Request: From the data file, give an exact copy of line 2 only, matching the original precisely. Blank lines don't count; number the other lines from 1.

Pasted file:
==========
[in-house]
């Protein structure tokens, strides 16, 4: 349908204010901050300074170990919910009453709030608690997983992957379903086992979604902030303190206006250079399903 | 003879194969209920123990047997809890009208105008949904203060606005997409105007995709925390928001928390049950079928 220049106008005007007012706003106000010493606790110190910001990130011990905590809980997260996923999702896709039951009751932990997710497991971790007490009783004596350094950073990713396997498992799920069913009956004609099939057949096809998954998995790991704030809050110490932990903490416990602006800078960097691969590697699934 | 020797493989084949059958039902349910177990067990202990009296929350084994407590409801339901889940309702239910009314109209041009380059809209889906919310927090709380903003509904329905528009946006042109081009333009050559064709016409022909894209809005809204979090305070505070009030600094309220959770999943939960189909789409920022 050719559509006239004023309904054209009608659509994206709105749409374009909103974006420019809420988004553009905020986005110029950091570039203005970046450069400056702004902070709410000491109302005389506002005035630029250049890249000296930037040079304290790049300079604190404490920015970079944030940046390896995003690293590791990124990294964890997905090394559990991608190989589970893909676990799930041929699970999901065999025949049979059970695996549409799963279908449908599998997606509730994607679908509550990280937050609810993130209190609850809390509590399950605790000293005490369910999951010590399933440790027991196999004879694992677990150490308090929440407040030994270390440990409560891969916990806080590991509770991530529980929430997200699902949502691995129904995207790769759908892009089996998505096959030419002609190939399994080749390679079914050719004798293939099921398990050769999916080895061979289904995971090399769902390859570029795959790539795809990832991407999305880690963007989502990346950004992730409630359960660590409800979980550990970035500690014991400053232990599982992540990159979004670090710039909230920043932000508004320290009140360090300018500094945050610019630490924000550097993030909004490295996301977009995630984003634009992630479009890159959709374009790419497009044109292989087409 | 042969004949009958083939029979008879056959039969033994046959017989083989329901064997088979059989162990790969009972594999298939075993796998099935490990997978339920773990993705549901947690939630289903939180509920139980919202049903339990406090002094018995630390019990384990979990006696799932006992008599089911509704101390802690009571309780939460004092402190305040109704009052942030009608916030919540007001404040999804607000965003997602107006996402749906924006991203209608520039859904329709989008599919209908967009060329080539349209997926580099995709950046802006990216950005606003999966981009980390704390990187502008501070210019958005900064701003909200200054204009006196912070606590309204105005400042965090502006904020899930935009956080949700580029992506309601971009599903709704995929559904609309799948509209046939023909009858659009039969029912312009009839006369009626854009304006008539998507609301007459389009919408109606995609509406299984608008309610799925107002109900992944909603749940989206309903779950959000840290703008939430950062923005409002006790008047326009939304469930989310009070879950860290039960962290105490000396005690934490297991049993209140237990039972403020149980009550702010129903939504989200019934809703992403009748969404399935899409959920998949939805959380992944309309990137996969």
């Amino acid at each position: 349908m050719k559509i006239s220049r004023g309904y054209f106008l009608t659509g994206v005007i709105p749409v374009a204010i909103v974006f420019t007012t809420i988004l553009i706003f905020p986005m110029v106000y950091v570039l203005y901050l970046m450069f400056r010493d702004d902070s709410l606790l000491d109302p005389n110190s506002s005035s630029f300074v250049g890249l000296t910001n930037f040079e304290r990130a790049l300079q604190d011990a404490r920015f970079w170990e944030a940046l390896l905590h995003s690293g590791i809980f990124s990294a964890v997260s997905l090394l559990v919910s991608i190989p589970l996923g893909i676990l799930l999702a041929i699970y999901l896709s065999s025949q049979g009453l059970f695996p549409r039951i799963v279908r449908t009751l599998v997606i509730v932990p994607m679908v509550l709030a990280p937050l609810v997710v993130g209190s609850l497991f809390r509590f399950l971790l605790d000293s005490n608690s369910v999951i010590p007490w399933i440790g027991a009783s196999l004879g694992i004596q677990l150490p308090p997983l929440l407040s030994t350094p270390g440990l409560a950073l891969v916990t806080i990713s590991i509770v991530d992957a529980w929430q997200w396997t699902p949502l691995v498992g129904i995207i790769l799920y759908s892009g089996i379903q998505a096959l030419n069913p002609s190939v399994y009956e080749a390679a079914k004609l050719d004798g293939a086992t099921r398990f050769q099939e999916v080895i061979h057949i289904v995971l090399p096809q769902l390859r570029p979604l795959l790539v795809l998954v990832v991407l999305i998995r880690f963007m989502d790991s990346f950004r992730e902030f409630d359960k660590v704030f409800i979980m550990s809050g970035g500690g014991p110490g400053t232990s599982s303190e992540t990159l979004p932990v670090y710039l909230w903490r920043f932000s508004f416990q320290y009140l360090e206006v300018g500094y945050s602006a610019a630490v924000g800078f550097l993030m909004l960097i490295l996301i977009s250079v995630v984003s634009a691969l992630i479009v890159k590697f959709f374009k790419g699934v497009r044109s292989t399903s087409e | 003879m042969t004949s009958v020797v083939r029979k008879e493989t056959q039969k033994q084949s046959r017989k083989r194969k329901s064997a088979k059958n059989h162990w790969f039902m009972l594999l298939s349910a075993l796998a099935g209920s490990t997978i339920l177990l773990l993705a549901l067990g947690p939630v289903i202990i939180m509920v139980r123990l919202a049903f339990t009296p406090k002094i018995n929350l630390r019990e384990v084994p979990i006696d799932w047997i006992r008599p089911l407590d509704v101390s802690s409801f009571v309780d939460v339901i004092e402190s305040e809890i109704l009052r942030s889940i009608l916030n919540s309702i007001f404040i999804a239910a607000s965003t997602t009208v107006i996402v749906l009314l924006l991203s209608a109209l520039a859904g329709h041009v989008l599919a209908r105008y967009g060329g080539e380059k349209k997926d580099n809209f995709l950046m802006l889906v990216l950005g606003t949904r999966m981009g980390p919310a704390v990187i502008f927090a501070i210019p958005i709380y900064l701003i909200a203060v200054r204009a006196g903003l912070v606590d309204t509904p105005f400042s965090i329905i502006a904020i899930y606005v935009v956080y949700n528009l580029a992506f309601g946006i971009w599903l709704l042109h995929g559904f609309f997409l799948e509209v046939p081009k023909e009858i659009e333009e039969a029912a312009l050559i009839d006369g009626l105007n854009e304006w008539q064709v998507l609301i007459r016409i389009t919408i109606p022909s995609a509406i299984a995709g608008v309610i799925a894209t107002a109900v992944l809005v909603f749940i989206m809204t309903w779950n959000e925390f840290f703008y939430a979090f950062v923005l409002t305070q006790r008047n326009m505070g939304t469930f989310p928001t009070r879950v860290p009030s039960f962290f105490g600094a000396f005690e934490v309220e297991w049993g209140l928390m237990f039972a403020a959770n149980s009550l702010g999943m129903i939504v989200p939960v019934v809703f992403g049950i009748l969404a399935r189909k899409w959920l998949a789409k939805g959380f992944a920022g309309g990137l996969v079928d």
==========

């Protein structure tokens, strides 16, 4: 349908204010901050300074170990919910009453709030608690997983992957379903086992979604902030303190206006250079399903 | 003879194969209920123990047997809890009208105008949904203060606005997409105007995709925390928001928390049950079928 220049106008005007007012706003106000010493606790110190910001990130011990905590809980997260996923999702896709039951009751932990997710497991971790007490009783004596350094950073990713396997498992799920069913009956004609099939057949096809998954998995790991704030809050110490932990903490416990602006800078960097691969590697699934 | 020797493989084949059958039902349910177990067990202990009296929350084994407590409801339901889940309702239910009314109209041009380059809209889906919310927090709380903003509904329905528009946006042109081009333009050559064709016409022909894209809005809204979090305070505070009030600094309220959770999943939960189909789409920022 050719559509006239004023309904054209009608659509994206709105749409374009909103974006420019809420988004553009905020986005110029950091570039203005970046450069400056702004902070709410000491109302005389506002005035630029250049890249000296930037040079304290790049300079604190404490920015970079944030940046390896995003690293590791990124990294964890997905090394559990991608190989589970893909676990799930041929699970999901065999025949049979059970695996549409799963279908449908599998997606509730994607679908509550990280937050609810993130209190609850809390509590399950605790000293005490369910999951010590399933440790027991196999004879694992677990150490308090929440407040030994270390440990409560891969916990806080590991509770991530529980929430997200699902949502691995129904995207790769759908892009089996998505096959030419002609190939399994080749390679079914050719004798293939099921398990050769999916080895061979289904995971090399769902390859570029795959790539795809990832991407999305880690963007989502990346950004992730409630359960660590409800979980550990970035500690014991400053232990599982992540990159979004670090710039909230920043932000508004320290009140360090300018500094945050610019630490924000550097993030909004490295996301977009995630984003634009992630479009890159959709374009790419497009044109292989087409 | 042969004949009958083939029979008879056959039969033994046959017989083989329901064997088979059989162990790969009972594999298939075993796998099935490990997978339920773990993705549901947690939630289903939180509920139980919202049903339990406090002094018995630390019990384990979990006696799932006992008599089911509704101390802690009571309780939460004092402190305040109704009052942030009608916030919540007001404040999804607000965003997602107006996402749906924006991203209608520039859904329709989008599919209908967009060329080539349209997926580099995709950046802006990216950005606003999966981009980390704390990187502008501070210019958005900064701003909200200054204009006196912070606590309204105005400042965090502006904020899930935009956080949700580029992506309601971009599903709704995929559904609309799948509209046939023909009858659009039969029912312009009839006369009626854009304006008539998507609301007459389009919408109606995609509406299984608008309610799925107002109900992944909603749940989206309903779950959000840290703008939430950062923005409002006790008047326009939304469930989310009070879950860290039960962290105490000396005690934490297991049993209140237990039972403020149980009550702010129903939504989200019934809703992403009748969404399935899409959920998949939805959380992944309309990137996969």